Shy-Drager syndrome

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Shy-Drager Syndrome



Shy-Drager syndrome (SDS) is a rare condition that causes progressive damage to the autonomic nervous system. The autonomic nervous system controls vital involuntary body functions such as heart rate, breathing, and intestinal, urinary, and sexual functions. The autonomic nervous system also controls skin and body temperature, and how the body responds to stress. Shy-Drager syndrome leads to dizziness or fainting when standing up, urinary incontinence, impotence, and muscle tremors.


SDS was named for neurologists Milton Shy, M.D., from the National Institutes of Health, and Glenn Drager, M.D., from the Baylor College of Medicine, who first described the condition in 1960. It typically affects those between ages 50-70. It affects more men than women. In severe cases, the person cannot even stand up. Symptoms can be mild as well. Sometimes, people with mild cases are misdiagnosed as having anxiety or hypertension.
Many nonprescription drugs, such as cold medicines and diet capsules, can trigger extremely high blood pressure spikes in patients with SDS, even in very low doses. Therefore, these patients are at risk for strokes and excessive bleeding (hemorrhage) if they take even the recommended dosage of these drugs.

Causes and symptoms

The cause of SDS is unknown. Symptoms develop because of degeneration of certain groups of nerve cells in the spinal cord.
Patients with SDS usually have problems with the function of the autonomic nervous system. Progressive degeneration may occur in other areas of the nervous system as well. The hallmark of the syndrome is dizziness and fainting when arising or after standing still for a long time (postural hypotension). This is caused by low blood pressure and inadequate blood flow to the brain. When this problem becomes severe (for example, a blood pressure below 70/40 mmHg), it can lead to a momentary loss of consciousness. When the person faints, the blood pressure returns to normal and the person wakes up.
Many patients also notice impotence, urinary incontinence, dry mouth and skin, and trouble regulating body temperature because of abnormal sweating. Since the autonomic nervous system also controls the narrowing and widening of the iris, some patients with SDS have vision problems, such as trouble focusing.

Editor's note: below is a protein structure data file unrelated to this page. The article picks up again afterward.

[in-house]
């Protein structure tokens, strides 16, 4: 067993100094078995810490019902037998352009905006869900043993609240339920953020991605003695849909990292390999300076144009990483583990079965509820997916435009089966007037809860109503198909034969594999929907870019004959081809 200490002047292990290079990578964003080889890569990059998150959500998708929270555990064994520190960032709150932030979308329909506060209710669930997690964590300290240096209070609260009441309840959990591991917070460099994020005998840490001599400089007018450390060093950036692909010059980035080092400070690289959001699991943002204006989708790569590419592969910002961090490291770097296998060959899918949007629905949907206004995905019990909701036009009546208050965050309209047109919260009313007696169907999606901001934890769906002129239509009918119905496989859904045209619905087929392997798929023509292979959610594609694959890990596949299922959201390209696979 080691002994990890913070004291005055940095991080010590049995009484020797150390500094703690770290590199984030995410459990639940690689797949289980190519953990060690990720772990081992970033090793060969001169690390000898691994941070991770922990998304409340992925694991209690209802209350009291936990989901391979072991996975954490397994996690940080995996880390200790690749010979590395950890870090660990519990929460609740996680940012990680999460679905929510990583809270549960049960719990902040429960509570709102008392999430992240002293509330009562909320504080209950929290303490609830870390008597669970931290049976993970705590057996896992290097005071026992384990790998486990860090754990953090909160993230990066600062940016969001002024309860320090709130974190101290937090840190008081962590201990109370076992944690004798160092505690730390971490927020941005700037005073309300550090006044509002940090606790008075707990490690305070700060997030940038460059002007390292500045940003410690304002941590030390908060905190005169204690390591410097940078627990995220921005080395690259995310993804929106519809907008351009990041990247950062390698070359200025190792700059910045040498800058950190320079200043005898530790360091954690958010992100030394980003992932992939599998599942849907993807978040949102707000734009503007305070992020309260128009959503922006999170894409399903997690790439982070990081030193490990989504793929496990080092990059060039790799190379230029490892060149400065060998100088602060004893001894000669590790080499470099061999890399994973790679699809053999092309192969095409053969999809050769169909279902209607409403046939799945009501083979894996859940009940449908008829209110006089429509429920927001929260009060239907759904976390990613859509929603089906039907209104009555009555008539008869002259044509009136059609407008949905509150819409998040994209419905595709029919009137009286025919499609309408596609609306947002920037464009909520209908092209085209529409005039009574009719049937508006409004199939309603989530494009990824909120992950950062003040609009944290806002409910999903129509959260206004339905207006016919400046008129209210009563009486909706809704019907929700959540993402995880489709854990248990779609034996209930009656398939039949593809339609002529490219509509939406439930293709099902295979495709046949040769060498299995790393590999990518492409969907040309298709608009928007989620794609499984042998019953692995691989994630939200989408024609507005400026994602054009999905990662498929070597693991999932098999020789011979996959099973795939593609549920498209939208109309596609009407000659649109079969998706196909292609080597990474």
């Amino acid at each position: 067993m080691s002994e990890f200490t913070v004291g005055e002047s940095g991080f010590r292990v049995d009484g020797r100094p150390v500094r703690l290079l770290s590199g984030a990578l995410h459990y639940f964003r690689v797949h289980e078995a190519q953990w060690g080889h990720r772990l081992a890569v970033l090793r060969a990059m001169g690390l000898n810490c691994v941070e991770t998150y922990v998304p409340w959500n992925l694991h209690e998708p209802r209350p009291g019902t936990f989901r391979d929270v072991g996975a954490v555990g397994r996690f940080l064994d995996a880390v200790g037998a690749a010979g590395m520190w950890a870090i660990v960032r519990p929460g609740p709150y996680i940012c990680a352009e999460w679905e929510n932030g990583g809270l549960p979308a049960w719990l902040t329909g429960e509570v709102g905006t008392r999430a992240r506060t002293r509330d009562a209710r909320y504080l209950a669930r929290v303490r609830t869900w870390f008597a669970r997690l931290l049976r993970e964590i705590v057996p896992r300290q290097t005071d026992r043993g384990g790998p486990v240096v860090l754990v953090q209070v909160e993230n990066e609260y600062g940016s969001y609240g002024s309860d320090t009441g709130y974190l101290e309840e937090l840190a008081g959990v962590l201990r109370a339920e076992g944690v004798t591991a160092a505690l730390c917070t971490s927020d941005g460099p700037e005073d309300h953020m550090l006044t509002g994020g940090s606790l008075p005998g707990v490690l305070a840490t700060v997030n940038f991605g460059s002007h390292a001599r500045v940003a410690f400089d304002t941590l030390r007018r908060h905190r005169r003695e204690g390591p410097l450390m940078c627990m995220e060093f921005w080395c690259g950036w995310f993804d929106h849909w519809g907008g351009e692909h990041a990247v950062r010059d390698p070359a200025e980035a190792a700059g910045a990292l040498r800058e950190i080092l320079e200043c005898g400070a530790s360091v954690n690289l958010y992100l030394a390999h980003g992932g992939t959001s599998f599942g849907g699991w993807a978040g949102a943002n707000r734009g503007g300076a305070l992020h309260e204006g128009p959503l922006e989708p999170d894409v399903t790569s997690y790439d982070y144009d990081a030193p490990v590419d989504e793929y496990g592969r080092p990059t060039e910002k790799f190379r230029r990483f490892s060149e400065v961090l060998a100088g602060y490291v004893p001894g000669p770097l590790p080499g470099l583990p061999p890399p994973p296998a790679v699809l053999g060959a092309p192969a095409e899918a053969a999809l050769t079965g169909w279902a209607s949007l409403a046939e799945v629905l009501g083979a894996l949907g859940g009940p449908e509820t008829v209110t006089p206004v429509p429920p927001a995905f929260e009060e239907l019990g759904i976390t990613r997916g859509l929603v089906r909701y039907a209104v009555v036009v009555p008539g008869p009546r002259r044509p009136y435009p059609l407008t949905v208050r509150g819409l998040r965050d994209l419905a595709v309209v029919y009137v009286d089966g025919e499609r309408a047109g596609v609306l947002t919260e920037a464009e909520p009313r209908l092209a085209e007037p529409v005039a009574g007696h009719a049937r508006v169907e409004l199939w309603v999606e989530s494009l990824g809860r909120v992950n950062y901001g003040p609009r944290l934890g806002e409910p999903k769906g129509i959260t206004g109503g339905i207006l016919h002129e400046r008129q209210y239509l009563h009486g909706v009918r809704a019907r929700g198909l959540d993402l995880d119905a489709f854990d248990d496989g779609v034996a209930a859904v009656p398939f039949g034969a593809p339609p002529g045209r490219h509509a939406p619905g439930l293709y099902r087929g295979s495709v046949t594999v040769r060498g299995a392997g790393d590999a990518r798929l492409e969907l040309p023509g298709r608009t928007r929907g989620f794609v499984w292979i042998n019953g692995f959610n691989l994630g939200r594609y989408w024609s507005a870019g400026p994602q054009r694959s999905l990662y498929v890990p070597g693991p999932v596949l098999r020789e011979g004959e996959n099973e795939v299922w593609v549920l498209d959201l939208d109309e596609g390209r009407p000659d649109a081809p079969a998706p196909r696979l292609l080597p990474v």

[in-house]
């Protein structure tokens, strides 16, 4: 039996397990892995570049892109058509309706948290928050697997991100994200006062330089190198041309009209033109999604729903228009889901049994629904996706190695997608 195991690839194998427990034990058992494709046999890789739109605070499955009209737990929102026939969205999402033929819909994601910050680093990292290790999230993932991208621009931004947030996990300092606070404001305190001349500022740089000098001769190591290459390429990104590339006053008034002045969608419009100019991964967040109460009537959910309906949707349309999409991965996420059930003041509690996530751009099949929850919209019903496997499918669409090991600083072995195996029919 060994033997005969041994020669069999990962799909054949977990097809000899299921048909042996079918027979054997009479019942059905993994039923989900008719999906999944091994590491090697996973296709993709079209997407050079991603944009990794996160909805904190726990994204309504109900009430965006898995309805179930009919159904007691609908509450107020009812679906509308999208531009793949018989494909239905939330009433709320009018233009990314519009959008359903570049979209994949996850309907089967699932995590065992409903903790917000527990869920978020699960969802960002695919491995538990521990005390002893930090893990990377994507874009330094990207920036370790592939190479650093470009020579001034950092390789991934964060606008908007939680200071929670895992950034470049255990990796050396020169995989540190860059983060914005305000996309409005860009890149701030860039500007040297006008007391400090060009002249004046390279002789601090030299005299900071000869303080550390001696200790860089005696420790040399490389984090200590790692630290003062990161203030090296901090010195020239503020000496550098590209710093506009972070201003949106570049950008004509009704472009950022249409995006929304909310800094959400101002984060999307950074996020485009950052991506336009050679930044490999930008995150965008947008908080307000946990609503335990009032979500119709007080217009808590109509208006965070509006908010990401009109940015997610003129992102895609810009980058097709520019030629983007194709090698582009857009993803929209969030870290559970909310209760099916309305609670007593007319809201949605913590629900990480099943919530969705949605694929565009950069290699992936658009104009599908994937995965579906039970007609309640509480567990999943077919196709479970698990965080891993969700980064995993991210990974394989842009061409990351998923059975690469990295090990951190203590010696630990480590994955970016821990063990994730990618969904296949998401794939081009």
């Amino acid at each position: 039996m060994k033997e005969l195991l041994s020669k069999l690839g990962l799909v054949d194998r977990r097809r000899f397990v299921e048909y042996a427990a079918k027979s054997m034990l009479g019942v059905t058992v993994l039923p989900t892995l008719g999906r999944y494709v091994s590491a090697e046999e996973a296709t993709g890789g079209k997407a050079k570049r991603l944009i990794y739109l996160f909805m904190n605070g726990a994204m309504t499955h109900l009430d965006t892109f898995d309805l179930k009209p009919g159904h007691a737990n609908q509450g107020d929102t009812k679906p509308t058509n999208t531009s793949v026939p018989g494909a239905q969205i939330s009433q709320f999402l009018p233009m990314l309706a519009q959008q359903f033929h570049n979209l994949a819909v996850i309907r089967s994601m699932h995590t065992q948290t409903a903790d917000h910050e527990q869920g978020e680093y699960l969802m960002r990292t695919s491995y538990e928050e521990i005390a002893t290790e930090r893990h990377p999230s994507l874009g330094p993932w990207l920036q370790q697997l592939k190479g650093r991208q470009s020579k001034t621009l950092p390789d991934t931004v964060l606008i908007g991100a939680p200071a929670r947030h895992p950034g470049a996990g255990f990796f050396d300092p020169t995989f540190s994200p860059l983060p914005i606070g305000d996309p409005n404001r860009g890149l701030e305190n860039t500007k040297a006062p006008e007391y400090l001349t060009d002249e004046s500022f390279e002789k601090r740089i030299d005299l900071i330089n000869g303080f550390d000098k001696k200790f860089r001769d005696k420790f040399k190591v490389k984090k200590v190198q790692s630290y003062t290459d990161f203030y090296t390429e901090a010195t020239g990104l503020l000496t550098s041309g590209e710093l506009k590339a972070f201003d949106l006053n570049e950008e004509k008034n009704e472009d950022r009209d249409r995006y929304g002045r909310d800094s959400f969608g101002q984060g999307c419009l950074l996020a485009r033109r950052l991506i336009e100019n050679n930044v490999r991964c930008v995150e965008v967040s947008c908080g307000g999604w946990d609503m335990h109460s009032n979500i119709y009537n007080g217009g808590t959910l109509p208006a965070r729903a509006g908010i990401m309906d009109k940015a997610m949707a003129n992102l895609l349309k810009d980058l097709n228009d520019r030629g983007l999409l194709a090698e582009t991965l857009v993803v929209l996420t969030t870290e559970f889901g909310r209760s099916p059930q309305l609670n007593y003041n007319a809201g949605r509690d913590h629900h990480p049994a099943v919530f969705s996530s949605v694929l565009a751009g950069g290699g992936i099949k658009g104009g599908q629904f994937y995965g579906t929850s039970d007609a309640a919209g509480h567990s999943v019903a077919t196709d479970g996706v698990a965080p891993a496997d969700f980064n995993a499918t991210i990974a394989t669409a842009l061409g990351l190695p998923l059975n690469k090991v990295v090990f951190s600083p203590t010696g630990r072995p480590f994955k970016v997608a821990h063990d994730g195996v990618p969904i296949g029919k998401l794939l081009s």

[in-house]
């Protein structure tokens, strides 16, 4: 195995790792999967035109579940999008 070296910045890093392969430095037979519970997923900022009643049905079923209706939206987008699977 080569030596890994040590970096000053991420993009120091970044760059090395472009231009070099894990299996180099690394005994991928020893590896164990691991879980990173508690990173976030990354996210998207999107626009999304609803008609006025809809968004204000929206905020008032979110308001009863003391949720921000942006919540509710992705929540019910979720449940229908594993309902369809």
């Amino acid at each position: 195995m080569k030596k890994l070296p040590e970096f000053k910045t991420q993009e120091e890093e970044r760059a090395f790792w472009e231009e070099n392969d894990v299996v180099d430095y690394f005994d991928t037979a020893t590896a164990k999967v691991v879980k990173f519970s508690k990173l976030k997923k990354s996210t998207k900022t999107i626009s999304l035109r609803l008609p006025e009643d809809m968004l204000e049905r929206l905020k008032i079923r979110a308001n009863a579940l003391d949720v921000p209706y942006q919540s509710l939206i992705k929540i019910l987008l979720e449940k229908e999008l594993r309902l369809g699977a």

In later stages, problems in the autonomic nervous system lead to breathing difficulties such as sleep apnea, loud breathing, and snoring. In advanced stages of the disease, patients can die from irregular heartbeat.
Other symptoms of SDS do not involve the autonomic nervous system. These include parkinsonism (muscle tremor, rigidity, and slow movements), double vision, problems controlling emotions, and wasting of muscles in the hands and feet. Eventually, patients may have problems chewing, swallowing, speaking, and breathing. There may be a loss of color pigment in the iris.


While no blood test can reveal the disorder, a careful assessment of symptoms should alert a neurologist to suspect SDS. A combination of parkinsonism and certain autonomic problems (especially impotence, incontinence, and postural hypotension) are clear indications of the syndrome.
Tests of the autonomic nervous system may help diagnose the condition. In normal patients, blood levels of norepinephrine rise when they stand up. This doesn't happen in people with SDS. Norepinephrine is a hormone that helps maintain blood pressure by triggering certain blood vessels to constrict when blood pressure falls below normal. Another test for the condition is the Valsalva maneuver. In this test, the patient holds his or her breath and strains down as if having a bowel movement while the doctor monitors blood pressure and heart rate for 10 seconds. Patients with SDS will not have the normal increase in blood pressure and heart rate.
A variety of other tests can identify a broad range of autonomic problems in patients with SDS. Brain scans, however, don't usually reveal any problems.


Medication can relieve many of the symptoms, especially the parkinsonism and low blood pressure. However, typical antiparkinsonism drugs such as carbidopa-levodopa (Sinemet) should be used with caution, since they often worsen the postural low blood pressure and may cause fainting.
Because postural hypotension is the most troublesome of the symptoms in the early years, treatments center on relieving this problem. Patients are encouraged to eat a liberal salt diet and drink plenty of fluids. They are advised to wear waist-high elastic hosiery and to sleep with the head elevated at least 5 in (13 cm). Other drug treatment includes fludrocortisone, indomethacin, nonsteroidal anti-inflammatory drugs, beta blockers, central stimulants, and other medications.
Occasionally, a pacemaker, gastrostomy, or tracheostomy may be needed. A pacemaker is a device that delivers electrical impulses to the heart to keep it beating regularly. A gastrostomy creates an opening in the stomach to connect a feeding tube from outside the body. In a tracheostomy an opening is made in the windpipe and a tube is inserted to maintain breathing.


While the course of the disease varies, and some patients live for up to 20 years after the symptoms first appear, most patients become severely disabled within seven or eight years. It is unusual for someone to survive more than 15 years after diagnosis.
Symptoms (especially tremor) often get worse if the patient smokes, because of the nicotine.